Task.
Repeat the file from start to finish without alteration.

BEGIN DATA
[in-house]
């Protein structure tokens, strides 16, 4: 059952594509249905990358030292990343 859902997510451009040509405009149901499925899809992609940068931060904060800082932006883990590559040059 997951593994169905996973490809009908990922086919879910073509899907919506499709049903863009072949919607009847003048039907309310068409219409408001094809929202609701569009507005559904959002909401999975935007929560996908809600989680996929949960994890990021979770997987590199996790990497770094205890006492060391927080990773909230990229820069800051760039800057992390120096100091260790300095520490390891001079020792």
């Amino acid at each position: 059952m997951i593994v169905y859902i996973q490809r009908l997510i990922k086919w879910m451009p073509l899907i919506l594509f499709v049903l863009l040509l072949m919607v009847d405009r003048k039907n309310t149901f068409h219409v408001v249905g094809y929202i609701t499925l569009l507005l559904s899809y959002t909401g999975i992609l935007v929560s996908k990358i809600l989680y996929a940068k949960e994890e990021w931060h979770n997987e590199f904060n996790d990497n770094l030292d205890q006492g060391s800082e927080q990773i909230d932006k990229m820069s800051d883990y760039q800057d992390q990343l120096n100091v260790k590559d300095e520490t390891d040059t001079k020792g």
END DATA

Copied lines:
[in-house]
């Protein structure tokens, strides 16, 4: 059952594509249905990358030292990343 859902997510451009040509405009149901499925899809992609940068931060904060800082932006883990590559040059 997951593994169905996973490809009908990922086919879910073509899907919506499709049903863009072949919607009847003048039907309310068409219409408001094809929202609701569009507005559904959002909401999975935007929560996908809600989680996929949960994890990021979770997987590199996790990497770094205890006492060391927080990773909230990229820069800051760039800057992390120096100091260790300095520490390891001079020792």
């Amino acid at each position: 059952m997951i593994v169905y859902i996973q490809r009908l997510i990922k086919w879910m451009p073509l899907i919506l594509f499709v049903l863009l040509l072949m919607v009847d405009r003048k039907n309310t149901f068409h219409v408001v249905g094809y929202i609701t499925l569009l507005l559904s899809y959002t909401g999975i992609l935007v929560s996908k990358i809600l989680y996929a940068k949960e994890e990021w931060h979770n997987e590199f904060n996790d990497n770094l030292d205890q006492g060391s800082e927080q990773i909230d932006k990229m820069s800051d883990y760039q800057d992390q990343l120096n100091v260790k590559d300095e520490t390891d040059t001079k020792g």